‘Scrooge’ returns to the stage for the 41st year, playing now at the Nevada Theatre | TheUnion.com

‘Scrooge’ returns to the stage for the 41st year, playing now at the Nevada Theatre

Forty-one years strong, the perennial holiday favorite “Scrooge” is back at the Nevada Theatre in fine form under the able direction of Sue LeGate-Halford for LeGacy Presents. The show runs Thursday – Sunday through Dec. 24. This original production of the Dickens’ classic “A Christmas Carol” has everything one hopes for in this holiday theater classic: Scrooge, ghosts and the Cratchits.

Whether one has read Dickens, or seen the movies, most know the incredible tale of Ebenezer Scrooge, the curmudgeonly miser who sacrificed a life of love and happiness for the love of money. A man so stingy he begrudges his only employee Bob Cratchit even a half day off for Christmas, and pays him below his worth. Scrooge has no friends, and rejects even offers of kindness from his own family. After years of bah-humbugging at the Christmas holiday, the Spirit of Christmas has had enough. The Spirit sends three Ghosts of Christmas Past, Present and Future to show Scrooge the folly of his ways, and the path to redemption

Performed in two well-executed acts (with one fifteen minute intermission) the large cast of 18 performers tell this story with energy and heart. With so many standout performances not all can be mentioned in the space for this review. Candice Searles soars as the Ghost of Christmas Past; a sassy rather than scary foil. She shows Scrooge’s missed opportunity as a young man for a happy life with his beloved Belle, wonderfully acted and sung by Alexis Phillips. Next is the impressive Ian Swift as the Ghost of Christmas Present who ushers in the humble, loving Cratchit family, perfectly performed by Darrell Hovander, Candace Searles, Carlyn Forrest, Hope Searles and Robert Peters. And this Cratchit family would not be complete without the young Tiny Tim, infectiously played by Lhariya Illumine. Finally, the Ghost of Christmas Future, a huge, hulking, silent Grim Reaper is adeptly manipulated by Sawyer Maddux. Scrooge witnesses how in death he is loathed by the living. His belongings are looted and his corpse mistreated – all in good fun, of course – and he sees the light: a little kindness goes a long way. And he has to make up for a lot of lost time. The cast is a wonderful ensemble, and the ensemble scenes are some of the best in the show.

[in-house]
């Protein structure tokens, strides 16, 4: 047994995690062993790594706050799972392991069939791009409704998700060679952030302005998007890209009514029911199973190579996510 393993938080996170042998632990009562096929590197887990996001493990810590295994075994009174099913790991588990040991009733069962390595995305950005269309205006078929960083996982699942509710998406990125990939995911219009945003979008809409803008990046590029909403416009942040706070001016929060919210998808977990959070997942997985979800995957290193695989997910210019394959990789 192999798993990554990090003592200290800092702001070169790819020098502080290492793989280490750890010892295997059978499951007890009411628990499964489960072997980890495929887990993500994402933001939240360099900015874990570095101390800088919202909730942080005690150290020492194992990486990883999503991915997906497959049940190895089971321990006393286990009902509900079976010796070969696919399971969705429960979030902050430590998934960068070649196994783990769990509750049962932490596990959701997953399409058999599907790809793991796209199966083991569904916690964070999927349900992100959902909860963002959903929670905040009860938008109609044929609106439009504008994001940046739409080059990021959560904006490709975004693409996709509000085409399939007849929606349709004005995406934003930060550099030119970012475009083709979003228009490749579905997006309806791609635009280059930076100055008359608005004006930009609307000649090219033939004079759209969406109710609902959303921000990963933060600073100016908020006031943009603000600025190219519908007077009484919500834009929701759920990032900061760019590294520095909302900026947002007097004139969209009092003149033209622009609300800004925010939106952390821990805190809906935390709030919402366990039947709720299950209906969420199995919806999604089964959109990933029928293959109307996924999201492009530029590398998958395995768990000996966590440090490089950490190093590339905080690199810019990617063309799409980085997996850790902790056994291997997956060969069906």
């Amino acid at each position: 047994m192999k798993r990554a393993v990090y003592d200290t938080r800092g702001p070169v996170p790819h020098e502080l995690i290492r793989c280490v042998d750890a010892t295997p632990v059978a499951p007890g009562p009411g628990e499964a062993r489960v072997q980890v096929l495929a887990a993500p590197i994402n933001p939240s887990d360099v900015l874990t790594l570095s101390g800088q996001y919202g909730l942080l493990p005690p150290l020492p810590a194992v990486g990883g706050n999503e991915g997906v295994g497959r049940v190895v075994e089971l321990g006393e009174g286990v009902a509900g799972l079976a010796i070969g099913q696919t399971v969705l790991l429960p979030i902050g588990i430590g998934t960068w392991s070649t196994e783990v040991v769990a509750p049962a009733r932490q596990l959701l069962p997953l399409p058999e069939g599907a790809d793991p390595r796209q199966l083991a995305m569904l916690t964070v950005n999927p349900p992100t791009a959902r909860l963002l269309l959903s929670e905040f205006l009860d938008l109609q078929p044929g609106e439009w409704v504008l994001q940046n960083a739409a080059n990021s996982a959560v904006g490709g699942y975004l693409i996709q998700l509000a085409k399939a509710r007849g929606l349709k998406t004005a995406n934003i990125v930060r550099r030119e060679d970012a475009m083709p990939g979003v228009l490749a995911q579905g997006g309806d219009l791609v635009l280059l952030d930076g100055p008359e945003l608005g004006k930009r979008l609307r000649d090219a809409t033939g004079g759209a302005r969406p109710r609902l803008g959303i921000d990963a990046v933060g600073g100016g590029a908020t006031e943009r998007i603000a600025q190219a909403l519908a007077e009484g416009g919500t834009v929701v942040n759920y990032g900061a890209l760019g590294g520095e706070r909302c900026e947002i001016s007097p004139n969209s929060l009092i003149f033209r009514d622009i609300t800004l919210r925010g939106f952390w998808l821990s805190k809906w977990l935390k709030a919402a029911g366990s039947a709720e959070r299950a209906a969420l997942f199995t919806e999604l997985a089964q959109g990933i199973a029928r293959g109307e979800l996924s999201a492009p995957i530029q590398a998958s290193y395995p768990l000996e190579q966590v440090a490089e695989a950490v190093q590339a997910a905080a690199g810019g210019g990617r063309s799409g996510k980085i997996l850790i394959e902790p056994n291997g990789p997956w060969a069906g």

Rodger Hoopman, who not only wrote the book (script and lyrics) for the show, but also performs the title role of Ebenezer Scrooge, and has for 41 years, delivers a confident, sure performance. To his credit, from first moments, the audience doesn’t think of the actor behind the mask. We’re watching Scrooge. He is a mean old man who has lost touch with humanity, especially his own. He is short-tempered, and selfish. He appears cruel, and heartless. But in the end, he is simply lonely and too proud to say, “I’m sorry.” The power of Scrooge’s transition from bah-humbug to Merry Christmas which lights the stage with jigs and laughs is convincing, and contagious.

Sue LeGate-Halford adeptly directs this show for the fourth year. The staging is elegant and effortless. The action moves forward crisply. The script is well adapted, and true to Dickens’s story. The songs with Mr. Hoopman’s lyrics, and timeless melodies by Rob Knable feel like you’ve heard them before in their immediacy and accessibility. Angela Williams choreography is an added plus with very effective ensemble work. The colorful, grand and functional set design by Mister Hoopman is expertly built out by Alvis LeGate, Mark Shady and Ian Swift. All technical elements of this show (lighting, sound, costumes, props) are top notch and leave the audience feeling they’ve seen a professional quality production. Which they have.

The cast is a mix new actors and veterans, anchored by Mr. Hoopman’s Scrooge. For a show, and an actor playing the lead for 41 years, this production is alive, fresh, and filled with wonderful performances under excellent direction supported by all the color, sound and pageantry of good theater. “Scrooge” at the Nevada Theatre is one holiday tradition worth keeping.

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